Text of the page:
Mini Munchy vented for use with scrap
First you had your Mini Munchy. Now comes your Vented Mini Munchy.
The reclaim extruder comes in both air- and water-cooled versions and can extrude as much as 132 pounds an hour.
Munchy said the P65 Vented Mini Munchy works well on plastic reclaim with a high level of ink, or materials that are moist or contain additives that react during processing.
The Oxon, England, firm first showed the vented extruder at Argenpl s in Buenos Aires, Argentina, in April. Munchy will show the machine again in October at K'98 in Dusseldorf, Germany.
Tel. 011 44 1491 832882, fax 011 44 1491 832883, e-mail [email protected] munchy.co.uk.
Leistritz top stuffer works on twin screws
American Leistritz Extruder Corp. has introduced a single-screw top stuffer that works with its modular twin-screw extruders.
A top stuffer is a metering device that feeds fillers, fibers and other materials downstream. When mated with a vented barrel section, a stuffer can push molten plastic back into the extruder in areas where the material tends to go up the vent.
Leistritz of Somerville, N.J., said the single-screw top stuffer often is used in place of a twin-screw side stuffer because it can perform equally well at a lower price.
Tel. (908) 685-2333, fax (908) 685-0247.
Wayne film line is desktop model
Wayne Machine & Die Co. of Totowa, N.J., has built the smallest blown film line in its history—the Bantam system for making lay-flat film as wide as 4 inches.
It sits on a table top and can process most thermoplastics. Coextrusion capabilities are available for films with as many as five layers. Screw diameters on the tiny machine range from one-fourth inch to five-eighths inch.
Tel. (973) 256-7374, fax (973) 256-1778.
Compression molding tackles cabinet doors
A Virginia Beach, Va., company, Sorbilite Inc., has developed a compression molding machine that makes cabinet doors and other woodlike products by combining scrap plastic with fibrous waste, such as agricultural waste, textile waste and wood dust.
The company makes molds using a spray-on-metal process, according to Andrew Pohl, director of technology and development. First, a model is sprayed with a special lacquer. Immediately after that first step, the metal shell is applied by spraying. The sprayed shell is back-filled with an impact- and temperature-resistant material.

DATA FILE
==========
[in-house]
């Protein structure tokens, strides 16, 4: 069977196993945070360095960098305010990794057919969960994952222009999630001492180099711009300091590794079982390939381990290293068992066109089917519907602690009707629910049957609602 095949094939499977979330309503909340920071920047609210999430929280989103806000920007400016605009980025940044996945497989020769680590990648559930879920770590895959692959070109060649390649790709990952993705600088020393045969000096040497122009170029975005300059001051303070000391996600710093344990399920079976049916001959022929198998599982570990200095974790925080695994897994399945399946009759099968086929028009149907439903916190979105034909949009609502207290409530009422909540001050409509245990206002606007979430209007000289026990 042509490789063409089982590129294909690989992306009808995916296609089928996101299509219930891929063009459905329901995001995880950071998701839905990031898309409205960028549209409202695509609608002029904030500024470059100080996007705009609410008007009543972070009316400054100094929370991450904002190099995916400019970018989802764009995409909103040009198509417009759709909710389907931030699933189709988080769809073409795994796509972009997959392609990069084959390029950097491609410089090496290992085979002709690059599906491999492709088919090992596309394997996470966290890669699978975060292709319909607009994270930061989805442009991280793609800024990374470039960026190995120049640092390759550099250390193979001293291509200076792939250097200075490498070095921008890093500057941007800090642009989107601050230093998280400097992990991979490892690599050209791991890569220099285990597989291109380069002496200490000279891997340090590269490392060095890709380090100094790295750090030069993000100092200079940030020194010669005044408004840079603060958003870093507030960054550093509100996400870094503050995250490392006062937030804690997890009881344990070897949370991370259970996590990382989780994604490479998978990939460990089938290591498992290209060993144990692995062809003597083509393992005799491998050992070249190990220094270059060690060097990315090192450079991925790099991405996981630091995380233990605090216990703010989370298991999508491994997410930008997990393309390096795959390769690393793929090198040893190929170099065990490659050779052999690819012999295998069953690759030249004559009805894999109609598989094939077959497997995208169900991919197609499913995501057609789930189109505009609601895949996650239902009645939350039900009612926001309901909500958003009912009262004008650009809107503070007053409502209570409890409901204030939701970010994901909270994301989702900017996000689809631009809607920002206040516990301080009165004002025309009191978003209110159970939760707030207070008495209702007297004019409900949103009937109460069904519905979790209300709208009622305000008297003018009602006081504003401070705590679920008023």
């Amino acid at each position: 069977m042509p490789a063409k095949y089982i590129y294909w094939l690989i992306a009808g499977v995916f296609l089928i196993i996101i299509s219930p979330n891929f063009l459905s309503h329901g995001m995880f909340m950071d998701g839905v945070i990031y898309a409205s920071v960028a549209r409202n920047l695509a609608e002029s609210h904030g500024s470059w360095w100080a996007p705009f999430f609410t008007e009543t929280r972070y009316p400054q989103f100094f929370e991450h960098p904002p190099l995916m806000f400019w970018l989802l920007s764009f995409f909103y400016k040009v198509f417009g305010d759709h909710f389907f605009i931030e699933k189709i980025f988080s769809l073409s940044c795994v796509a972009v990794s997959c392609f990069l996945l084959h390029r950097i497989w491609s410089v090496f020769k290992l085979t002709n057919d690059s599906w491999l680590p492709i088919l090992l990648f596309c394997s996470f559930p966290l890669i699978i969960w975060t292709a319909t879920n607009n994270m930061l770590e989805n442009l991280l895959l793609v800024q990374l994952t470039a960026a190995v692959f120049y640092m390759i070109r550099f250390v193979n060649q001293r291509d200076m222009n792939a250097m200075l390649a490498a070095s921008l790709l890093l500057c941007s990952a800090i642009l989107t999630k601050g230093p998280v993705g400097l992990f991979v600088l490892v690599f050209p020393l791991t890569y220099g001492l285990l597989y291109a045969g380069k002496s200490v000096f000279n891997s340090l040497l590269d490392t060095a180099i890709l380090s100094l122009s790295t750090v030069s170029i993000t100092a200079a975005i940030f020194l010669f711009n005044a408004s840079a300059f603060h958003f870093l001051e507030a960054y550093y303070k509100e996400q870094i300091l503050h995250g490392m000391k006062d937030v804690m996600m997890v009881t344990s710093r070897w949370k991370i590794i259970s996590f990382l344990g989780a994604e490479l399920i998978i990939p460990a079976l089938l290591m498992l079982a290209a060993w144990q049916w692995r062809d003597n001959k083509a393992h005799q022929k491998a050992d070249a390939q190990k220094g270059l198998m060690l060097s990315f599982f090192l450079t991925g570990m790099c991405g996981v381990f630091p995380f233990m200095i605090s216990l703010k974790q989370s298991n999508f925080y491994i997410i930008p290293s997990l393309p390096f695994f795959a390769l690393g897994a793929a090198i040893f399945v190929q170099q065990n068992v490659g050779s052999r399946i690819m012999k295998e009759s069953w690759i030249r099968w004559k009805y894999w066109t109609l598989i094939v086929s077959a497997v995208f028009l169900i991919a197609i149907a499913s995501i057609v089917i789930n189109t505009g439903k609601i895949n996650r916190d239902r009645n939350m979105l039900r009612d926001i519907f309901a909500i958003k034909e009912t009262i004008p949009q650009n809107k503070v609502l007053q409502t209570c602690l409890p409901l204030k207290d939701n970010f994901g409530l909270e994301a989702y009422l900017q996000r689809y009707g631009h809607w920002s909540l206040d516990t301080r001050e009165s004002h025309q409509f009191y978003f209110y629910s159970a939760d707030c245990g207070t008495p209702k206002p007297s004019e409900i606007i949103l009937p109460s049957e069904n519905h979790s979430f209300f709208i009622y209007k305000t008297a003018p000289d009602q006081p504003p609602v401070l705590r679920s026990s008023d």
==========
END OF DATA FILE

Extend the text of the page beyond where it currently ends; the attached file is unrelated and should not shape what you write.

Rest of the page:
Pohl said the process can make a mold in three hours.
Tel. (757) 464-3564, fax (757) 464-6959.
Molders get pick of four robot models
Molders Choice Inc. of Solon, Ohio, is selling a sprue-picker robot in four stroke lengths: 19.7 inches, 23.6 inches, 27.5 inches and 31.5 inches.
The robots mount to the top of an injection molding machine's stationary platen. All four robot models are priced at about $5,000, the company said.
Tel. (216) 349-6174, fax (216) 349-6176.
Metapor porous for thermoforming molds
Thermoforming mold makers now have a new porous aluminum, Metapor from International Mold Steel Inc.
Metapor, which can be easily machined, eliminates the need for drilling hundreds of small holes, needed for conventional aluminum thermoforming tools, the Florence, Ky., company said.
Tel. (800) 625-6653, fax (606) 342-6006.
Mathis probe tests thermal conductivity
Mathis Instruments Ltd. introduced the TC Probe, a nondestructive test instrument for measuring thermal conductivity, heat capacity and density.
The Portable TC Probe gives instant results on an unlimited sample size.
Mathis Instruments is based in Fredericton, New Brunswick.
Tel. (506) 457-1515, fax (506) 453-4510 or e-mail [email protected] is.unb.co.
Pyramid technology uses floating mold
Pyramid Operating Systems, which markets a turnkey system to mold composite products, has developed a new Floating Mold technology for low-pressure, closed-mold tooling.
A Floating Mold traps a liquid between two laminate skins formed from a master model. The technology works on the principle that fluids, such as water, are noncompressive in low-pressure molding ranges.
The mold system offers flexibility, a lower cost that traditional molds for composites and fast mold production, Pyramid said.
When a part design gets changed, instead of creating all new molds or doing expensive mold modifications, the molder only changes the inexpensive composites skins.
The mold system is part of Pyramid's VEC 5.5 Operating System, a portable, self-contained cell that makes large, complex molded parts. VEC stands for virtual engineered composites.
The VEC 5.5 handles everything from batch mixing the compound to molding. Most of the system is automated. Sensors and meters constantly monitor the process, checking temperatures, flow rates, viscosity and other variables. The VEC's footprint measures 24 feet square. It stands 18 feet high.
Pyramid is in Greenville, Pa.
Tel. (412) 588-1000, fax (412) 588-1010, e-mail [email protected] com.net.